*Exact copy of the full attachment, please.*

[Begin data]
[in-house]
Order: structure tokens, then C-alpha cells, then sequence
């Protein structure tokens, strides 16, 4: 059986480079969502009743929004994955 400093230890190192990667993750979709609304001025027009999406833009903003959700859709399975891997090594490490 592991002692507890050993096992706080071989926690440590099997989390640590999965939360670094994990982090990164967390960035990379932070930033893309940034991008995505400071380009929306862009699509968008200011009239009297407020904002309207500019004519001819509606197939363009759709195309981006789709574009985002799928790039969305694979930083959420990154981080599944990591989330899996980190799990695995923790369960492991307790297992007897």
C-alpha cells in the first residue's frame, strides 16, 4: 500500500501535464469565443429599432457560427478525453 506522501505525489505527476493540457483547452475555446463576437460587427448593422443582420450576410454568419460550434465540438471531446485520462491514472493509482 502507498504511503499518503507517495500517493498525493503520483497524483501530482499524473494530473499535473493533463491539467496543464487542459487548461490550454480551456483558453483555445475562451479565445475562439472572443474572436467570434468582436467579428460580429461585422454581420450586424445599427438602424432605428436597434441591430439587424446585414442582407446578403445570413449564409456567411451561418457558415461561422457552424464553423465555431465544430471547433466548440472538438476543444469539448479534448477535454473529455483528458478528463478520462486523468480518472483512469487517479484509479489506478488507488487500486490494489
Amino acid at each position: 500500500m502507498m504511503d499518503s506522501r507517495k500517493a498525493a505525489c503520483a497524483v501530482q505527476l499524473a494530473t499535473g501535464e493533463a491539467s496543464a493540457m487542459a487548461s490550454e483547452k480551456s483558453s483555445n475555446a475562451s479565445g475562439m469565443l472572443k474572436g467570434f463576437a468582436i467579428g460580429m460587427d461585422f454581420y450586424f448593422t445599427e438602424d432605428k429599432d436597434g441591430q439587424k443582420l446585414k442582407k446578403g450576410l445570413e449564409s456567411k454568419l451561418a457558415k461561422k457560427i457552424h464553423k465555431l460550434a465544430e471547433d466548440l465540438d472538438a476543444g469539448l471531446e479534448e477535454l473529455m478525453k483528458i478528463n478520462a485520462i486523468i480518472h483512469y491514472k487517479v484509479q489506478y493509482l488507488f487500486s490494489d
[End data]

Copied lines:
[in-house]
Order: structure tokens, then C-alpha cells, then sequence
């Protein structure tokens, strides 16, 4: 059986480079969502009743929004994955 400093230890190192990667993750979709609304001025027009999406833009903003959700859709399975891997090594490490 592991002692507890050993096992706080071989926690440590099997989390640590999965939360670094994990982090990164967390960035990379932070930033893309940034991008995505400071380009929306862009699509968008200011009239009297407020904002309207500019004519001819509606197939363009759709195309981006789709574009985002799928790039969305694979930083959420990154981080599944990591989330899996980190799990695995923790369960492991307790297992007897």
C-alpha cells in the first residue's frame, strides 16, 4: 500500500501535464469565443429599432457560427478525453 506522501505525489505527476493540457483547452475555446463576437460587427448593422443582420450576410454568419460550434465540438471531446485520462491514472493509482 502507498504511503499518503507517495500517493498525493503520483497524483501530482499524473494530473499535473493533463491539467496543464487542459487548461490550454480551456483558453483555445475562451479565445475562439472572443474572436467570434468582436467579428460580429461585422454581420450586424445599427438602424432605428436597434441591430439587424446585414442582407446578403445570413449564409456567411451561418457558415461561422457552424464553423465555431465544430471547433466548440472538438476543444469539448479534448477535454473529455483528458478528463478520462486523468480518472483512469487517479484509479489506478488507488487500486490494489
Amino acid at each position: 500500500m502507498m504511503d499518503s506522501r507517495k500517493a498525493a505525489c503520483a497524483v501530482q505527476l499524473a494530473t499535473g501535464e493533463a491539467s496543464a493540457m487542459a487548461s490550454e483547452k480551456s483558453s483555445n475555446a475562451s479565445g475562439m469565443l472572443k474572436g467570434f463576437a468582436i467579428g460580429m460587427d461585422f454581420y450586424f448593422t445599427e438602424d432605428k429599432d436597434g441591430q439587424k443582420l446585414k442582407k446578403g450576410l445570413e449564409s456567411k454568419l451561418a457558415k461561422k457560427i457552424h464553423k465555431l460550434a465544430e471547433d466548440l465540438d472538438a476543444g469539448l471531446e479534448e477535454l473529455m478525453k483528458i478528463n478520462a485520462i486523468i480518472h483512469y491514472k487517479v484509479q489506478y493509482l488507488f487500486s490494489d